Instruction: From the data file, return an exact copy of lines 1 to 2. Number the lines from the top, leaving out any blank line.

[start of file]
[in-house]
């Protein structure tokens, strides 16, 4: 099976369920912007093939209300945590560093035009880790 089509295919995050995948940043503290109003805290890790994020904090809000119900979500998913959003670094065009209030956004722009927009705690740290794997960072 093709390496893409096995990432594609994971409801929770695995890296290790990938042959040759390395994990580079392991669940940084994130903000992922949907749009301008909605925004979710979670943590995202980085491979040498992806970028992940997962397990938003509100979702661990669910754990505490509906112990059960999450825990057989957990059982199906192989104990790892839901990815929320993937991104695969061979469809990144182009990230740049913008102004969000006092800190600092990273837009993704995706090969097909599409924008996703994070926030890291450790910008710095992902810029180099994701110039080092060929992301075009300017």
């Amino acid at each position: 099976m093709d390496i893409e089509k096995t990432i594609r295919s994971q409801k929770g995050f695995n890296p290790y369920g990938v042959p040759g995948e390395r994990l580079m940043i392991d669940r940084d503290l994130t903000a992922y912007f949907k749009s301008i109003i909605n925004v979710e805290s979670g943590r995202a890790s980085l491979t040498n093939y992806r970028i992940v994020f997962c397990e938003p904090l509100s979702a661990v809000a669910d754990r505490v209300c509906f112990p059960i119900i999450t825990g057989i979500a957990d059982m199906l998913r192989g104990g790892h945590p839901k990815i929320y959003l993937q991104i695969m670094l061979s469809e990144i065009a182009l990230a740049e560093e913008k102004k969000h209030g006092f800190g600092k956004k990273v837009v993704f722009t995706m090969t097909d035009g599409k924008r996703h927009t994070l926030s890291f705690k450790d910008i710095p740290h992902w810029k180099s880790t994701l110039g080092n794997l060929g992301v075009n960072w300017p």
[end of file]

[in-house]
């Protein structure tokens, strides 16, 4: 099976369920912007093939209300945590560093035009880790 089509295919995050995948940043503290109003805290890790994020904090809000119900979500998913959003670094065009209030956004722009927009705690740290794997960072 093709390496893409096995990432594609994971409801929770695995890296290790990938042959040759390395994990580079392991669940940084994130903000992922949907749009301008909605925004979710979670943590995202980085491979040498992806970028992940997962397990938003509100979702661990669910754990505490509906112990059960999450825990057989957990059982199906192989104990790892839901990815929320993937991104695969061979469809990144182009990230740049913008102004969000006092800190600092990273837009993704995706090969097909599409924008996703994070926030890291450790910008710095992902810029180099994701110039080092060929992301075009300017």